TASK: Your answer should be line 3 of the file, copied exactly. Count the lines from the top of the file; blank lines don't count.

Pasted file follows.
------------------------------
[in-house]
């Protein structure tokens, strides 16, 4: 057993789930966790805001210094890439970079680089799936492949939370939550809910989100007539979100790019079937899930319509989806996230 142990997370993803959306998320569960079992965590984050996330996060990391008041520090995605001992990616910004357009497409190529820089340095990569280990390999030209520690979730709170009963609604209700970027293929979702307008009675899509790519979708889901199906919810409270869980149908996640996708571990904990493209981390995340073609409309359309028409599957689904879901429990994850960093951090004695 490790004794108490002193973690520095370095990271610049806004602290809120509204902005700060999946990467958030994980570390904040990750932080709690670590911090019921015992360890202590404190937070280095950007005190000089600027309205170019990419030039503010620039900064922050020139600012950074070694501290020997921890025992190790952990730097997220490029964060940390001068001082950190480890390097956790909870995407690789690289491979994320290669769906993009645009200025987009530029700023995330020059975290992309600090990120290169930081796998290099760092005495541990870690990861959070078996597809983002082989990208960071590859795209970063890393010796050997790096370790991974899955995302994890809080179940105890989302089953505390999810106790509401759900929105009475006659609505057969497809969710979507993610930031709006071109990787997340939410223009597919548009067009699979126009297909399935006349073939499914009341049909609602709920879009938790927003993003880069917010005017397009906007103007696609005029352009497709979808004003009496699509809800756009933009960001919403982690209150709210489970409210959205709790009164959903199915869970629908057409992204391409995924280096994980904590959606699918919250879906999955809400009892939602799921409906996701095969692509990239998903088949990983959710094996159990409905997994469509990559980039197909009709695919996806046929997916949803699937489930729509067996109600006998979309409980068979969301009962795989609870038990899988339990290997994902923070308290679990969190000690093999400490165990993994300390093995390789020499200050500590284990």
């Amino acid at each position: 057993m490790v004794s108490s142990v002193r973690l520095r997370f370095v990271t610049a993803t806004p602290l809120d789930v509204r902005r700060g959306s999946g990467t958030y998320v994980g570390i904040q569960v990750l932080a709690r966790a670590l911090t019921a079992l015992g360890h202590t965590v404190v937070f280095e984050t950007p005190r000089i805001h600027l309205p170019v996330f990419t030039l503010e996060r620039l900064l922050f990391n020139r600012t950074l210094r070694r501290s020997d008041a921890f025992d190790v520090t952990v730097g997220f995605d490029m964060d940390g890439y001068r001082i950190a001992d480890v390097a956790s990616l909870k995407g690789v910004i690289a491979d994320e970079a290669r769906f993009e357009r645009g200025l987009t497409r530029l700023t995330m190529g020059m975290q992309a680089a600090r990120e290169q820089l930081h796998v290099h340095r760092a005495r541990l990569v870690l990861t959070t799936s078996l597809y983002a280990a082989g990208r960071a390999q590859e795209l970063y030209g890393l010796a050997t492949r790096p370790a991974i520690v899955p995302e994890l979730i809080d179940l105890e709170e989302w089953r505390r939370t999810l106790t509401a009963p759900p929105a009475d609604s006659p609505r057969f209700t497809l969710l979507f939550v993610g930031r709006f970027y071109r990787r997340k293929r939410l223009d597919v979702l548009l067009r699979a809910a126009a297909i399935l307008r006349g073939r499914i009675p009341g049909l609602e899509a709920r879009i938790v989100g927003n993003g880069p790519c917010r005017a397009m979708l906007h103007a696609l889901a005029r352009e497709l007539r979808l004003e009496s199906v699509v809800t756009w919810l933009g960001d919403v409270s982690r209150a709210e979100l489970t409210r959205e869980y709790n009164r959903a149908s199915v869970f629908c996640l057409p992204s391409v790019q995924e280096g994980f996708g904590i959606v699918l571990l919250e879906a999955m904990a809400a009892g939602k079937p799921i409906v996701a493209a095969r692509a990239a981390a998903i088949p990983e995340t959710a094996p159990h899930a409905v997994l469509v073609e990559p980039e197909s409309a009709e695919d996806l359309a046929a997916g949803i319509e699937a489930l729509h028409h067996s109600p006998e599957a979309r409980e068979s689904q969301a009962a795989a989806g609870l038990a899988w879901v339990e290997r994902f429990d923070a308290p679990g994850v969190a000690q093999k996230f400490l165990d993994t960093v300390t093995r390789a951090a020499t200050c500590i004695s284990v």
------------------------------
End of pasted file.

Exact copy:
């Amino acid at each position: 057993m490790v004794s108490s142990v002193r973690l520095r997370f370095v990271t610049a993803t806004p602290l809120d789930v509204r902005r700060g959306s999946g990467t958030y998320v994980g570390i904040q569960v990750l932080a709690r966790a670590l911090t019921a079992l015992g360890h202590t965590v404190v937070f280095e984050t950007p005190r000089i805001h600027l309205p170019v996330f990419t030039l503010e996060r620039l900064l922050f990391n020139r600012t950074l210094r070694r501290s020997d008041a921890f025992d190790v520090t952990v730097g997220f995605d490029m964060d940390g890439y001068r001082i950190a001992d480890v390097a956790s990616l909870k995407g690789v910004i690289a491979d994320e970079a290669r769906f993009e357009r645009g200025l987009t497409r530029l700023t995330m190529g020059m975290q992309a680089a600090r990120e290169q820089l930081h796998v290099h340095r760092a005495r541990l990569v870690l990861t959070t799936s078996l597809y983002a280990a082989g990208r960071a390999q590859e795209l970063y030209g890393l010796a050997t492949r790096p370790a991974i520690v899955p995302e994890l979730i809080d179940l105890e709170e989302w089953r505390r939370t999810l106790t509401a009963p759900p929105a009475d609604s006659p609505r057969f209700t497809l969710l979507f939550v993610g930031r709006f970027y071109r990787r997340k293929r939410l223009d597919v979702l548009l067009r699979a809910a126009a297909i399935l307008r006349g073939r499914i009675p009341g049909l609602e899509a709920r879009i938790v989100g927003n993003g880069p790519c917010r005017a397009m979708l906007h103007a696609l889901a005029r352009e497709l007539r979808l004003e009496s199906v699509v809800t756009w919810l933009g960001d919403v409270s982690r209150a709210e979100l489970t409210r959205e869980y709790n009164r959903a149908s199915v869970f629908c996640l057409p992204s391409v790019q995924e280096g994980f996708g904590i959606v699918l571990l919250e879906a999955m904990a809400a009892g939602k079937p799921i409906v996701a493209a095969r692509a990239a981390a998903i088949p990983e995340t959710a094996p159990h899930a409905v997994l469509v073609e990559p980039e197909s409309a009709e695919d996806l359309a046929a997916g949803i319509e699937a489930l729509h028409h067996s109600p006998e599957a979309r409980e068979s689904q969301a009962a795989a989806g609870l038990a899988w879901v339990e290997r994902f429990d923070a308290p679990g994850v969190a000690q093999k996230f400490l165990d993994t960093v300390t093995r390789a951090a020499t200050c500590i004695s284990v």